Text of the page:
Seasonal habitat use and breeding performance of the Eurasian Skylark (Alauda arvensis) in Central European farmlandDissertation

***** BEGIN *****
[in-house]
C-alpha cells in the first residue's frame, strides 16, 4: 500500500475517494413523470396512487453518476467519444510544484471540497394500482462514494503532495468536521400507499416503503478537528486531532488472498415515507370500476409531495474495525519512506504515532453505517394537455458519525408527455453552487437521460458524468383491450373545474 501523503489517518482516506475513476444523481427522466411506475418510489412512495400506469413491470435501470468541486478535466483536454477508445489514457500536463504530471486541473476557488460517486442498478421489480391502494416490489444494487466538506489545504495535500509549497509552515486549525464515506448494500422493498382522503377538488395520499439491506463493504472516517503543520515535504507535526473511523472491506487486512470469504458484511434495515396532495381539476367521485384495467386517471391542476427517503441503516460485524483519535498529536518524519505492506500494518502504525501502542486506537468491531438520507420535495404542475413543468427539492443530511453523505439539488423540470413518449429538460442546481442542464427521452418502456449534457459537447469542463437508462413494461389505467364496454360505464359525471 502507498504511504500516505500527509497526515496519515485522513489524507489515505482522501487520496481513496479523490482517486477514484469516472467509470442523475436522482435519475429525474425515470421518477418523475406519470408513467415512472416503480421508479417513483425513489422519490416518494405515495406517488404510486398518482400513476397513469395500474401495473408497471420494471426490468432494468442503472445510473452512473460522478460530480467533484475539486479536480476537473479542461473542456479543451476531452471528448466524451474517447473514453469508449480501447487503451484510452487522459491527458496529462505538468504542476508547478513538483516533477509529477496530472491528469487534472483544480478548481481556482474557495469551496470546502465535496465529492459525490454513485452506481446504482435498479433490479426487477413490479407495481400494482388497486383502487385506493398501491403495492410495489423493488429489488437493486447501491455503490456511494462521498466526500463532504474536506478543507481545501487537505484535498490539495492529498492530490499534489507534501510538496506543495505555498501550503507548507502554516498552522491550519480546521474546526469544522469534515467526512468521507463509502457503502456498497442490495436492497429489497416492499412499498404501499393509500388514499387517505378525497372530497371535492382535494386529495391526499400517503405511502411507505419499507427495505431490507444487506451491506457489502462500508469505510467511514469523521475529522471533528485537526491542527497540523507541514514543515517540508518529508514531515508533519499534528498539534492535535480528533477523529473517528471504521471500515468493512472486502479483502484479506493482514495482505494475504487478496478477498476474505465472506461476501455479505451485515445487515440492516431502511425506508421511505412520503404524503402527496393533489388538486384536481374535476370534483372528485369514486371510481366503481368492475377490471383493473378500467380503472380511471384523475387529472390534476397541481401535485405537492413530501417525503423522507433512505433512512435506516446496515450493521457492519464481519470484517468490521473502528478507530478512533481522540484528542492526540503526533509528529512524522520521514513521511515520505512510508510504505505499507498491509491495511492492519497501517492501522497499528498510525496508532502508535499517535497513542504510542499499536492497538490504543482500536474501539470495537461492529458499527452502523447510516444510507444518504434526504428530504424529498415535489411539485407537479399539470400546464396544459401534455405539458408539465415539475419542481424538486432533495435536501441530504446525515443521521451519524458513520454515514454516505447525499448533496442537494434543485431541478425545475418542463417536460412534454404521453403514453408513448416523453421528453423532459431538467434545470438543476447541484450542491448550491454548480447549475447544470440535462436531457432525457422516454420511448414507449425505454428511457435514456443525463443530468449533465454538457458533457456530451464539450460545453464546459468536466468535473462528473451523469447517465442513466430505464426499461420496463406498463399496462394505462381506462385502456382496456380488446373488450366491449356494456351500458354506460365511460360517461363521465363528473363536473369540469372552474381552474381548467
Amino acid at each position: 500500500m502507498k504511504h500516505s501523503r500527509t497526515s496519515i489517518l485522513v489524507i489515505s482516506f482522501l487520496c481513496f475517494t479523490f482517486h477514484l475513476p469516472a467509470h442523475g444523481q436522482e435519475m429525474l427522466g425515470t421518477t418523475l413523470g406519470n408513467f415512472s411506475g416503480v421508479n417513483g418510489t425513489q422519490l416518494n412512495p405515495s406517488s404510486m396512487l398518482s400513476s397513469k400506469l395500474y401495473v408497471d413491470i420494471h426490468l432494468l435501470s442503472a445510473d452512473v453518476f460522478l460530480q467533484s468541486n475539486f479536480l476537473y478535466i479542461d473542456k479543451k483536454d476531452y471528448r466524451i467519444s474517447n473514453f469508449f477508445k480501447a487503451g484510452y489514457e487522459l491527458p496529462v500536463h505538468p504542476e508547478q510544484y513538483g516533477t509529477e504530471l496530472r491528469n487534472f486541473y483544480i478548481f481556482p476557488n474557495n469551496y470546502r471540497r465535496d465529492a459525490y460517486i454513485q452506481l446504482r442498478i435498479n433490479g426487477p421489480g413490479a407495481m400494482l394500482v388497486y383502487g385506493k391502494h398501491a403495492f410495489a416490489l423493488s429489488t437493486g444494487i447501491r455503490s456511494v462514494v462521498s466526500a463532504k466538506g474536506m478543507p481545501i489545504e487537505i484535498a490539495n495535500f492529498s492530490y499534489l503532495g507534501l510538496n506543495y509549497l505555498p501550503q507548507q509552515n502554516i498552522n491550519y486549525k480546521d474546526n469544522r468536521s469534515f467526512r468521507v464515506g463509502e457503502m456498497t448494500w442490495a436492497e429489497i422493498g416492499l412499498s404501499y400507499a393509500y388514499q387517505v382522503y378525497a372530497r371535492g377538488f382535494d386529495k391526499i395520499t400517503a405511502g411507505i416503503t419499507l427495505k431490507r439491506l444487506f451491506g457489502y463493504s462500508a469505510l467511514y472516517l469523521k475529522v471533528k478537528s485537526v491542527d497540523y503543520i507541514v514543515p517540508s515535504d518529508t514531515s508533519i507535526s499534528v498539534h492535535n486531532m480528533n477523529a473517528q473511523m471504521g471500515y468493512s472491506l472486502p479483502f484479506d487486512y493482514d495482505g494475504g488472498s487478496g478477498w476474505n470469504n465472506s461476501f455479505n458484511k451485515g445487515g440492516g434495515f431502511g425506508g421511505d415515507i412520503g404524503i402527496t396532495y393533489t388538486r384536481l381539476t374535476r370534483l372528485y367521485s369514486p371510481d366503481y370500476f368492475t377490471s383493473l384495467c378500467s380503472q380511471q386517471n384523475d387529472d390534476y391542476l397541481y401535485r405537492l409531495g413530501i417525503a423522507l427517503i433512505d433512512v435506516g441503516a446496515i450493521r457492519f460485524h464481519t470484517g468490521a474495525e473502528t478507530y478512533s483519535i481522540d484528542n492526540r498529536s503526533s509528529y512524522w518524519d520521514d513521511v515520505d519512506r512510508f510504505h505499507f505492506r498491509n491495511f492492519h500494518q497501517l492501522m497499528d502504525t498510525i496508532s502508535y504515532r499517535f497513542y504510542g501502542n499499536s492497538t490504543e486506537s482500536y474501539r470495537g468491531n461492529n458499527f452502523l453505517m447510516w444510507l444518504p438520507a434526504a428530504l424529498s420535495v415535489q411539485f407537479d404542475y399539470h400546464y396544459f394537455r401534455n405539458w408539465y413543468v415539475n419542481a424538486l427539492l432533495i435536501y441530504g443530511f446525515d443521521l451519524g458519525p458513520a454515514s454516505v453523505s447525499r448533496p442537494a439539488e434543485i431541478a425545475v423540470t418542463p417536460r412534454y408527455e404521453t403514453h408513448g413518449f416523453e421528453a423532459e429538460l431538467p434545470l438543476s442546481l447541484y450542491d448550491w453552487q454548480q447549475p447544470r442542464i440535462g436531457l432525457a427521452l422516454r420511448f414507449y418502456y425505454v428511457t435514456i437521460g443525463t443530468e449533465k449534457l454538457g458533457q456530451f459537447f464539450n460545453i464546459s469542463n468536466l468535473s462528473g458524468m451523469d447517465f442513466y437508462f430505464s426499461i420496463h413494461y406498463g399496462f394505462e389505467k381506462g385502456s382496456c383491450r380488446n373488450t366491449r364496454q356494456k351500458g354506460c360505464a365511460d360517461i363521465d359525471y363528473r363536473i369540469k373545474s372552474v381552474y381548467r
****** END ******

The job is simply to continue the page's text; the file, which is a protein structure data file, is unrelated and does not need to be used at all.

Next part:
Datum der mündl. Prüfung:2022-04-20
Betreuer:Prof. Dr. Matthias Waltert
Gutachter:Prof. Dr. Matthias Waltert
Gutachter:Prof. Dr. Niko Balkenhol